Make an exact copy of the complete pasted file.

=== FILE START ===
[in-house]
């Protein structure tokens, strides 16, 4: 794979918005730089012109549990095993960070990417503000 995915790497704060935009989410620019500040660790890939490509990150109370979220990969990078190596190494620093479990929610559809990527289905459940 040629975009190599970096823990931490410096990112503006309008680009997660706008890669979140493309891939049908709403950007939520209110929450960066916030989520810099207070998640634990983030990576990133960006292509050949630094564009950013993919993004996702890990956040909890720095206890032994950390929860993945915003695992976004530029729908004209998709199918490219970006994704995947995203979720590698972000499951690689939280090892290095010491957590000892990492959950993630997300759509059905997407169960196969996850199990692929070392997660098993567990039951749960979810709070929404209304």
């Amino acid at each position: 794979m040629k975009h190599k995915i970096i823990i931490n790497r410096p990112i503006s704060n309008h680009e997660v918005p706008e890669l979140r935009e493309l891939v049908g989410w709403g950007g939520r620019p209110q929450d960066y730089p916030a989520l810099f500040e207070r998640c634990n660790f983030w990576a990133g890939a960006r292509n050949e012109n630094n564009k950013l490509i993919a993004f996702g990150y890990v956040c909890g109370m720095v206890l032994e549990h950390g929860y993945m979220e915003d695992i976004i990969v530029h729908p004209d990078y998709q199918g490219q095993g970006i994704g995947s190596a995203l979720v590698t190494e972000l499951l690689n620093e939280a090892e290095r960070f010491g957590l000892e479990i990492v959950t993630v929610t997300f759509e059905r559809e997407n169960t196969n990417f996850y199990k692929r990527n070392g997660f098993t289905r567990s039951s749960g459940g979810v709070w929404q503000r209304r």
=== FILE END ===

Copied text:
[in-house]
């Protein structure tokens, strides 16, 4: 794979918005730089012109549990095993960070990417503000 995915790497704060935009989410620019500040660790890939490509990150109370979220990969990078190596190494620093479990929610559809990527289905459940 040629975009190599970096823990931490410096990112503006309008680009997660706008890669979140493309891939049908709403950007939520209110929450960066916030989520810099207070998640634990983030990576990133960006292509050949630094564009950013993919993004996702890990956040909890720095206890032994950390929860993945915003695992976004530029729908004209998709199918490219970006994704995947995203979720590698972000499951690689939280090892290095010491957590000892990492959950993630997300759509059905997407169960196969996850199990692929070392997660098993567990039951749960979810709070929404209304």
């Amino acid at each position: 794979m040629k975009h190599k995915i970096i823990i931490n790497r410096p990112i503006s704060n309008h680009e997660v918005p706008e890669l979140r935009e493309l891939v049908g989410w709403g950007g939520r620019p209110q929450d960066y730089p916030a989520l810099f500040e207070r998640c634990n660790f983030w990576a990133g890939a960006r292509n050949e012109n630094n564009k950013l490509i993919a993004f996702g990150y890990v956040c909890g109370m720095v206890l032994e549990h950390g929860y993945m979220e915003d695992i976004i990969v530029h729908p004209d990078y998709q199918g490219q095993g970006i994704g995947s190596a995203l979720v590698t190494e972000l499951l690689n620093e939280a090892e290095r960070f010491g957590l000892e479990i990492v959950t993630v929610t997300f759509e059905r559809e997407n169960t196969n990417f996850y199990k692929r990527n070392g997660f098993t289905r567990s039951s749960g459940g979810v709070w929404q503000r209304r």